Sweet NBA Dreams Are Made of This – 25 Thoughts on the Recent Decision By the NBA BOG

I’m going way back with this one. Call it the way-back machine, time machine, vault, whatever. Point is that I’m dropping a Eurhythmics reference. In the title-referenced song, these lyrics are used-

“Some of them want to use you…Some of them want to abuse you.”

The first part (“Some of them want to use you”) obviously refers to the “incumbent” overlord-like NBA Commissioner David Stern, showed all the grace of a saucy, filter-less seven-year-old at the podium; I’ll get to that later. True or not, you could conceivably put together the pieces supporting the fact that Seattle was used to keep the Kings in Sacramento. In his poorly prosed press conference, Stern talked a lot about “advantage to the incumbent.” Which, if that was the case all along, the Seattle group probably should have deserved a heads up that it was really Sacramento’s team to lose.

The second part (“Some of them want to abuse you”) refers again to Stern, who for some reason, seems not to like Seattle.

Now, on to my 25 thoughts on the matter:

  1. David Stern showed very poor podium presence. Of all the things in the world that David Stern could have said to open his press conference, he went with, “This is going to be short for me. I have a game to get to in Oklahoma City.” REALLY??? I have many problems with this; one is that the OKC reference is exceedingly poor taste. I wasn’t kidding about a rude, mouth running seven-year-old having the same amount of grace at the podium. That dig was filled with so much bad taste it makes the six-week-old liver at the back of your fridge seem like it will actually taste good.
  2. Stern needs to learn to be present. Taking aside the fact that he slammed Seattle with the opening dig, did he really need to say that? Even if it was a playoff game in Boston, Tanzania or a polar ice cap, you be present. You are in charge of the league. Acting like you’re half asleep and saying, “I don’t even know where I am” (paraphrasing). Pull it together. I would have said, “pull it together, buddy” just because it sounds better, but David Stern is clearly no buddy of mine.
  3.  If you have to rush off to a playoff game, why did you schedule the meeting for today in the first place? If you want to go see a playoff game, then don’t schedule the Board of Governors meeting during the playoffs. Simple as that.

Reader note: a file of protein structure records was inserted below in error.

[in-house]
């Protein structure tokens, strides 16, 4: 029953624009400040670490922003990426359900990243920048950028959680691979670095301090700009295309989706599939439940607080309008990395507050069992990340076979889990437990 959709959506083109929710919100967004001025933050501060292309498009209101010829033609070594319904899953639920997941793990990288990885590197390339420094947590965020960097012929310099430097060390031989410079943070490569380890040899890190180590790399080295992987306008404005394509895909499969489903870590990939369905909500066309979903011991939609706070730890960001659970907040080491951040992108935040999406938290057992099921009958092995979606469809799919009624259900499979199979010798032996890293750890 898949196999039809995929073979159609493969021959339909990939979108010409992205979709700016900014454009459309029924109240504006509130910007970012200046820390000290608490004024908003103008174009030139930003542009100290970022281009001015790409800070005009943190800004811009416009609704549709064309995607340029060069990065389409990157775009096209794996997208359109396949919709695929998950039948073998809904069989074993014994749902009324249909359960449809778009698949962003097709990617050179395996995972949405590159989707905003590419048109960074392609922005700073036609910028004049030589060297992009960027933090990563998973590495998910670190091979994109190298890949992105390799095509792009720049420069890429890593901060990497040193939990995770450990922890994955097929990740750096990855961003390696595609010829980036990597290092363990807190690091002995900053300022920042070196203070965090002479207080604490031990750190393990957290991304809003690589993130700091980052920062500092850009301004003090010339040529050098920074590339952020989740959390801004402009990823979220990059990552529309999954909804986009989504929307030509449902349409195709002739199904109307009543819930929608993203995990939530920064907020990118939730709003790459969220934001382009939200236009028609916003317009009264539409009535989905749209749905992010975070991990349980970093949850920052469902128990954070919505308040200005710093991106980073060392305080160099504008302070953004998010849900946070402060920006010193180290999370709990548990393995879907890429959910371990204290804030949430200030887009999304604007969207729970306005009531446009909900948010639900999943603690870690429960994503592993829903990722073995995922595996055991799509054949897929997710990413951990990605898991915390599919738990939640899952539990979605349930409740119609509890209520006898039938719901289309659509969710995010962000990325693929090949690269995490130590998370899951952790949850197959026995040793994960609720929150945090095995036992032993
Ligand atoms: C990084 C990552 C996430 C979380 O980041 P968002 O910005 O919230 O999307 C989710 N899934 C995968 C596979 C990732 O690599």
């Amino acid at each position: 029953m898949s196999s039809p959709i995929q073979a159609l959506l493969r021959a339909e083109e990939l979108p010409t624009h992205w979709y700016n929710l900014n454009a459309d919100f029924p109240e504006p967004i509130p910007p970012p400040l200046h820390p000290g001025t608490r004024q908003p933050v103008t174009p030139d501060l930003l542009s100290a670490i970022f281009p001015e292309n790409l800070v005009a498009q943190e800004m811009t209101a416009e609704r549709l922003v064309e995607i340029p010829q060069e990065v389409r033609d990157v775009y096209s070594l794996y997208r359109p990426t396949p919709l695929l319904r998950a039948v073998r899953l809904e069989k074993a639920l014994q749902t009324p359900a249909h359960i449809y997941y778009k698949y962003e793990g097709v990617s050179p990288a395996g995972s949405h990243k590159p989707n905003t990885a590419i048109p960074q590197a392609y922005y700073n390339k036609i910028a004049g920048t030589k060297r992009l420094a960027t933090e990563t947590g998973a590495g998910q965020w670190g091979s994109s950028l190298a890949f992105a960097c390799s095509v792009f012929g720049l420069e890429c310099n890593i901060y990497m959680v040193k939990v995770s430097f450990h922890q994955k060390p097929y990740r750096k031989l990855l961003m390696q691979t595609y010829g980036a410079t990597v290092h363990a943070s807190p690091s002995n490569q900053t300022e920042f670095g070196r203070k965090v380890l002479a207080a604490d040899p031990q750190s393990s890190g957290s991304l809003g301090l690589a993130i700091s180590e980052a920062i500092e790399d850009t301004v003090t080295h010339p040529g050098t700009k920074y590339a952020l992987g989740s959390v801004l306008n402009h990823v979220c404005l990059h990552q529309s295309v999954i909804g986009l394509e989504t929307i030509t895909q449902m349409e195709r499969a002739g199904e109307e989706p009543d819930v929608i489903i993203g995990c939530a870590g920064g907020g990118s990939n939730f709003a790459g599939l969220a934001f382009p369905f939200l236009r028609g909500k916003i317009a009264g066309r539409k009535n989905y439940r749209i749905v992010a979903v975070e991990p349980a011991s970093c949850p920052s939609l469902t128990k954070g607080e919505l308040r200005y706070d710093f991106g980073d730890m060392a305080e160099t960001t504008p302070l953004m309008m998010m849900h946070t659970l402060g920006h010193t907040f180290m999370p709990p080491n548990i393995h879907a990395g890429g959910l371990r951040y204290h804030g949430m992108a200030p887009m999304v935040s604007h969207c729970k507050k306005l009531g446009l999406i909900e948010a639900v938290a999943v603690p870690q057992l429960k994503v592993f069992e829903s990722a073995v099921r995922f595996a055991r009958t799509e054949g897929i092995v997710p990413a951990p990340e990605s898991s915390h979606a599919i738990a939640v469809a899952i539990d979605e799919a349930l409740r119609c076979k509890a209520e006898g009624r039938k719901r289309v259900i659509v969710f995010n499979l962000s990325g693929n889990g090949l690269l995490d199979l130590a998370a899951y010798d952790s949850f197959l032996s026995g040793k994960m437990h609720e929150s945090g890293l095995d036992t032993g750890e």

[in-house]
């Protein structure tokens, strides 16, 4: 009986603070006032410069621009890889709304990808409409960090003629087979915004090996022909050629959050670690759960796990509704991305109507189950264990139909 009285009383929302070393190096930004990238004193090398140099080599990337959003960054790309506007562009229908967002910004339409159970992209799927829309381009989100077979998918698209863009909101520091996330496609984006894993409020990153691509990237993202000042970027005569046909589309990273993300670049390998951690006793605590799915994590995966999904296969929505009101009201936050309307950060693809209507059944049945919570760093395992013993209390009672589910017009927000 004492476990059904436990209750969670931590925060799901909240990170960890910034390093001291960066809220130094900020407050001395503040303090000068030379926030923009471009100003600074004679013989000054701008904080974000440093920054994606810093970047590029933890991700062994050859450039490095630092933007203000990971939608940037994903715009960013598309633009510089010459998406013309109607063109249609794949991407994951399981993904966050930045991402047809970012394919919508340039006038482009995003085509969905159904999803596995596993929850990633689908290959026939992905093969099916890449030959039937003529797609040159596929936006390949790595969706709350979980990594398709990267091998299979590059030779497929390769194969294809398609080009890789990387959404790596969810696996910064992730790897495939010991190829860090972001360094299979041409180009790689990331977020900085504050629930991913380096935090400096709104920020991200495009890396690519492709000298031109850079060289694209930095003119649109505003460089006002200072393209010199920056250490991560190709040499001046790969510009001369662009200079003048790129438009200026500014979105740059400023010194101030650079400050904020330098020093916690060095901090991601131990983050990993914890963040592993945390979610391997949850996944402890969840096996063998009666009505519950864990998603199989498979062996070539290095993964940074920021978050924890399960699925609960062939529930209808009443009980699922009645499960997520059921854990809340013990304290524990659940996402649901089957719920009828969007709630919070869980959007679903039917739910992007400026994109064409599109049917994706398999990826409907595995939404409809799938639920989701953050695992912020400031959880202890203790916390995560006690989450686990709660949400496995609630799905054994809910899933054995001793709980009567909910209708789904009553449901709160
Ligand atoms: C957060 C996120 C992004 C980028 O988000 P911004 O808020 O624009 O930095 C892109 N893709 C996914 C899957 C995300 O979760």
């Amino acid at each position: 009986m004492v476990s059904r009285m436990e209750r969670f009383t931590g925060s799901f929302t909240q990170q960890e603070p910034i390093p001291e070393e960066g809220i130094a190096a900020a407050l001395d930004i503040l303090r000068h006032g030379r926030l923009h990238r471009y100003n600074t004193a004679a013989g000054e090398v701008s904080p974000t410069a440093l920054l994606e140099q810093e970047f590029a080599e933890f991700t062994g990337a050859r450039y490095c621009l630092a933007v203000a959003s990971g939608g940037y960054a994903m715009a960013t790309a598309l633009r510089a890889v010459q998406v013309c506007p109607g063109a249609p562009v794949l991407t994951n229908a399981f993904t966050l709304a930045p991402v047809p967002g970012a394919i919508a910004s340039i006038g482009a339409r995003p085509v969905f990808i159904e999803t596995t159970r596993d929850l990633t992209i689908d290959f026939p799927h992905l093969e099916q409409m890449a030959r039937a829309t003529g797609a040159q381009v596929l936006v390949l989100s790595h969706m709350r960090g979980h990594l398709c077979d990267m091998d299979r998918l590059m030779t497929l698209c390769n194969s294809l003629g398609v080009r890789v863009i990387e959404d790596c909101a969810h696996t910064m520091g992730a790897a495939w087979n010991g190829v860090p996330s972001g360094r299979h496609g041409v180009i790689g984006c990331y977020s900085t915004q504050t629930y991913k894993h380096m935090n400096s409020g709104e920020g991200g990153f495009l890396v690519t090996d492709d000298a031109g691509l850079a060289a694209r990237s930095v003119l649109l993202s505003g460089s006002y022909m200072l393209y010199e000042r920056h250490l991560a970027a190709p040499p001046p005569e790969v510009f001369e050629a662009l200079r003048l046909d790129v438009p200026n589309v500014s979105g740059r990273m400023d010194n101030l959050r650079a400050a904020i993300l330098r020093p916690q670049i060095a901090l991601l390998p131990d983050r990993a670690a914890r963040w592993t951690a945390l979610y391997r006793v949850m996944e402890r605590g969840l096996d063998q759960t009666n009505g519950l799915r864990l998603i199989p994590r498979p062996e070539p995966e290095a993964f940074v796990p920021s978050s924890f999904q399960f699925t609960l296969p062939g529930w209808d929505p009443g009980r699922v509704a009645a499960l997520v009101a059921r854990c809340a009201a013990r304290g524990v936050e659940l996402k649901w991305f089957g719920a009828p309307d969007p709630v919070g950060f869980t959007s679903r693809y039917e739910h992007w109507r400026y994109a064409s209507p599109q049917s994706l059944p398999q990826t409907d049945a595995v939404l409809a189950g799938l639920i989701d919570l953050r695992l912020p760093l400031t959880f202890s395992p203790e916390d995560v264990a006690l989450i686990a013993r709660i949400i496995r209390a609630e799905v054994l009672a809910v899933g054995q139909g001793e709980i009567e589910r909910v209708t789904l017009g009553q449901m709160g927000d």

4. The NBA made the wrong decision.
  5. The NBA made the wrong decision.
  6. The NBA made the wrong decision.
  7. And… the NBA made the wrong decision. Is Sacramento a better market? Does dirt look appetizing to eat? All jokes and jabs aside, I do think that Sacramento is a good NBA town, just not as good as Seattle would have been/was/will be.
  8. Seattle also has, and will have, a much better market if you strictly look at it from a standpoint of number of big-name companies with headquarters or large offices in each city. In one corner you have Seattle with powerhouses such as Microsoft, Amazon, Starbucks (should they chose to get back in bed with the league,) REI, Boeing, Alaska Airlines, Nordstrom, etc. In the other corner you have Sacramento with… wait, was that a tumble weed? (points somewhere off to far left.)
  9. On the bright side of things, I just stopped writing momentarily to see the Memphis Grizzlies move on to the Western Conference Finals. If you live under a rock, that means the OKC Raiders lost and were eliminated from the playoffs. Ah, little victories.
  10. Also, I would like to personally commend the eight NBA owners who made the right vote. Seattle appreciates it.
  11. Here’s a joke, David Stern walks into a bar in Seattle… oh wait, that will never happen.
  12. Another small positive from Wednesday, the Mariners dropped a twelve spot on the Yankees. At least we still have the M’s.
  13. I also want to thank the Sacramento fans who weren’t complete ____________(your choice-y swear word in plural form here.) Sacramento wanted to keep their team; you can’t hold that against them. The bad apples that started ripping Seattle on everything from the Mariners to Macklemore showed the same poor taste as Stern.
  14. In a less cynical statement, I hope the Kings do well in Sacramento. It would be horrible for everyone if the Kings went back to their ways of tanking in attendance. Worst case scenario, Sacramento struggles after a honeymoon period, but still keeps their team, and the NBA doesn’t admit its’ obvious mistake. But, like I said, I hope Sacramento justifies the NBA’s decision to stick with them.